BIR’s Letter of Authority Effect to Taxpayers under RDO 38 North Quezon City: Basis Towards Tax Compliance Framework
Keywords:taxation, tax compliance, taxpayers’ level of awareness, Letter of Authority, guidelines and procedures in handling LAs, the effect of failure, attitude toward tax compliance
This study aimed to investigate the effect of taxpayers’ awareness of Letter of Authority (LA) issuances on their attitude toward tax compliance.
It indicated the profile of the subject companies in terms of a form of business; average annual revenue; length of business operation; and status as LA recipient or not.
It also focused on the level of awareness of the respondent taxpayers about the Letter Authority issuances in terms of the basis of LA issuances; guidelines and procedures in handling LAs; and the effect of failure to settle LA.
The study involved 150 registered business taxpayers of BIR RR No. 38 – North Quezon City, as respondents of the study.
The following statistical tools and techniques were used for the interpretation and analysis of the findings of the study: frequency and percentage, weighted mean, t-test for independent samples, ANOVA by factors, and regression equation analysis.
It was revealed that the level of awareness of LAs is to a high extent and significant. The moderating variables that affect significantly LAs and compliance are the form of business, number of years in operation, and as the recipient of an LA.
The critical areas needing immediate interventions are Level of Awareness about Letter Authority Issuance - Basis of Letter, Authority Issuances [All taxpayers are possible candidates for audit of the bureau.], Level of Awareness about Letter Authority Issuance – Effect of Failure to Settle LA [Issuance of eLA under certain situations and/or Preliminary Assessment Notice (PAN)/Final Assessment Notice (FAN).], and Level of Awareness about Letter Authority Issuance - Guidelines and Procedures in Handling Letter Authorities.
It can be concluded that the average annual revenue is not a significant moderating factor in LA. Moreover, a form of business, number of years in service, and recipient of LA are significant moderating factors.
It is recommended that a revisit and review of existing LAs to determine how these can be strengthened to have more “teeth” in their implementations.
The study was conducted from May to June 2022 in Navotas City. Seven (7) stakeholders who are Navotas City Disaster Risk Reduction and Management Council members were interviewed, and 30 implementers were surveyed.
The data were gathered through a questionnaire for the implementers and an interview guide for the stakeholders. The data were interpreted using the measure of central tendency (weighted mean, frequency, and average) to describe the profile of implementers and their knowledge, attitudes, and practices on the program, as well as the management, workforce, and methods perceived by the stakeholders.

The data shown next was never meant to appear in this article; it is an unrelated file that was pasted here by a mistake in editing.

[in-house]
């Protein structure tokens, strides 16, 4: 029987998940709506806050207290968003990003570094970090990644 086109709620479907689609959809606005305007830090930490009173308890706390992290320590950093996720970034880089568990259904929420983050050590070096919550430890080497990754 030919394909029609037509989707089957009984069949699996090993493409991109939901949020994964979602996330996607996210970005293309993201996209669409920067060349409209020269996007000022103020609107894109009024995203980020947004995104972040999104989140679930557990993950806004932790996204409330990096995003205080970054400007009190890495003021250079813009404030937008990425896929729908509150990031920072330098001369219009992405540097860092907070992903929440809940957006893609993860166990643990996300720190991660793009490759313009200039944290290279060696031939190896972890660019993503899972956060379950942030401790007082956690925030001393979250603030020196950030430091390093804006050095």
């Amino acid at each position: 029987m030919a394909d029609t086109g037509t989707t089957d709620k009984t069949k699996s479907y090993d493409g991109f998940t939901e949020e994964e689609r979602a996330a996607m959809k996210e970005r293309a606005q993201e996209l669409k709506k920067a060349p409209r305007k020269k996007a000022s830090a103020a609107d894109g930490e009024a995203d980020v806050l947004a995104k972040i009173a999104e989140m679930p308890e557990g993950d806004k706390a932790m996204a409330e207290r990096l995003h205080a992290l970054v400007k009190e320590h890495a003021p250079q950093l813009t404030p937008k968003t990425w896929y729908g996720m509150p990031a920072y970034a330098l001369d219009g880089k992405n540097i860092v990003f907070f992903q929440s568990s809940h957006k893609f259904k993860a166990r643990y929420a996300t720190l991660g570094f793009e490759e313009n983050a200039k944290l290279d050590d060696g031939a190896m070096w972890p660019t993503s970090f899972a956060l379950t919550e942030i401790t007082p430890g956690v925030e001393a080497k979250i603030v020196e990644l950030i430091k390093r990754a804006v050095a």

All respondents are at least High School graduates with no formal education; the majority are High School Graduates and College level. Most respondents have three to five years of experience and have at least 24 hours of training in Disaster Management. Most of the implementers are generally married males in middle adulthood.
The respondents can be described as knowledgeable about the NCDRRMP and have positive outlooks toward disaster management, but there is a manifestation that there is still room for improvement. Although most implementers/respondents apply NCRRMP's lessons in practice, reporting irregularities to the grievance committee tends to be low, as reflected in their perception.
The strategies and interventions used in the NCDRRMP are responsive as these are reflected in the respondents' knowledge, attitude, and practice with the NCDRRP. In terms of support to the program implementers, the management is responsive. Although the management provides the needs of the implementers in NCDRRMP implementation, some implementers have insufficient competence in Disaster Management due to a lack of capacity building. The workforce is found to be prepared but still needs improvement in NCDRRMP implementation and continuous capability-building activities.
Although there were issues raised in NCDRRMP, its components are extensive or fully implemented. The mechanisms of monitoring and employing strategies that would prevent the occurrence of irregularities from the NCDRRMP need to be intensified. To change shift from implementing the NCDRRMP to the disaster resilient Navotas City to determine the extent of services for the poor citizens, i.e., health, socio-economic, environment, and housing.
Despite the well-stated policy as stipulated in the program's operation manual, there are still loopholes in the monitoring of cash grant release, compliance verification, and grievance redress system that need to be addressed for better program implementation. Intensifying the mechanisms and safeguards on compliance verification, updates and grievance systems, and cash grant releases to avoid discrepancies in program implementation is highly recommended to attain its long-term goal – the human capital investment and enable the indigent households to break the inter-generational cycle of poverty.
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